I saw snow in the desert of Arizona several times. Didn't last long.
However, lately, it is indeed the onset of AGW's climate fluctuation, and it will get much more wild and malevolent as time goes on toward thermageddon.
Publication Date: December 12, 2011
With its soaring azure sky and stark landscapes, the American Southwest is one of the most hauntingly beautiful regions on earth. Yet staggering population growth, combined with the intensifying effects of climate change, is driving the oasis-based society close to the brink of a Dust-Bowl-scale catastrophe.
In A Great Aridness, William deBuys paints a compelling picture of what the Southwest might look like when the heat turns up and the water runs out. This semi-arid land, vulnerable to water shortages, rising temperatures, wildfires, and a host of other environmental challenges, is poised to bear the heaviest consequences of global environmental change in the United States. Examining interrelated factors such as vanishing wildlife, forest die backs, and the over-allocation of the already stressed Colorado River--upon which nearly 30 million people depend--the author narrates the landscape's history--and future. He tells the inspiring stories of the climatologists and others who are helping untangle the complex, interlocking causes and effects of global warming. And while the fate of this region may seem at first blush to be of merely local interest, what happens in the Southwest, deBuys suggests, will provide a glimpse of what other mid-latitude arid lands worldwide--the Mediterranean Basin, southern Africa, and the Middle East--will experience in the coming years.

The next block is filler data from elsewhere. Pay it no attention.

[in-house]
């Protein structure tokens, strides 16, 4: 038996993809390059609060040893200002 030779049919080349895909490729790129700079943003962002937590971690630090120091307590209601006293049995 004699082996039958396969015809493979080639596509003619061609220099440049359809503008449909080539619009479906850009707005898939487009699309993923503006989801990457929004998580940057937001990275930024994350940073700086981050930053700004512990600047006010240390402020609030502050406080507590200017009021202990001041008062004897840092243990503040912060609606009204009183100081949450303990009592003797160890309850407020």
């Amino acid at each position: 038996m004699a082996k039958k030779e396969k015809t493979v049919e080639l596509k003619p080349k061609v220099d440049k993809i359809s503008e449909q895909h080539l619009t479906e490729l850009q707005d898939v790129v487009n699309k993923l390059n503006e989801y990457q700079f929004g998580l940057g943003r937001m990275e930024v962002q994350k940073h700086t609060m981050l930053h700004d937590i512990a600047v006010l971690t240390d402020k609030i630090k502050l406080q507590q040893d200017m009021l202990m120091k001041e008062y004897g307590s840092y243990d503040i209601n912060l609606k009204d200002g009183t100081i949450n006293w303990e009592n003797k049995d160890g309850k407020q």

Written with an elegance that recalls the prose of John McPhee and Wallace Stegner, A Great Aridness offers an unflinching look at the dramatic effects of climate change occurring right now in our own backyard.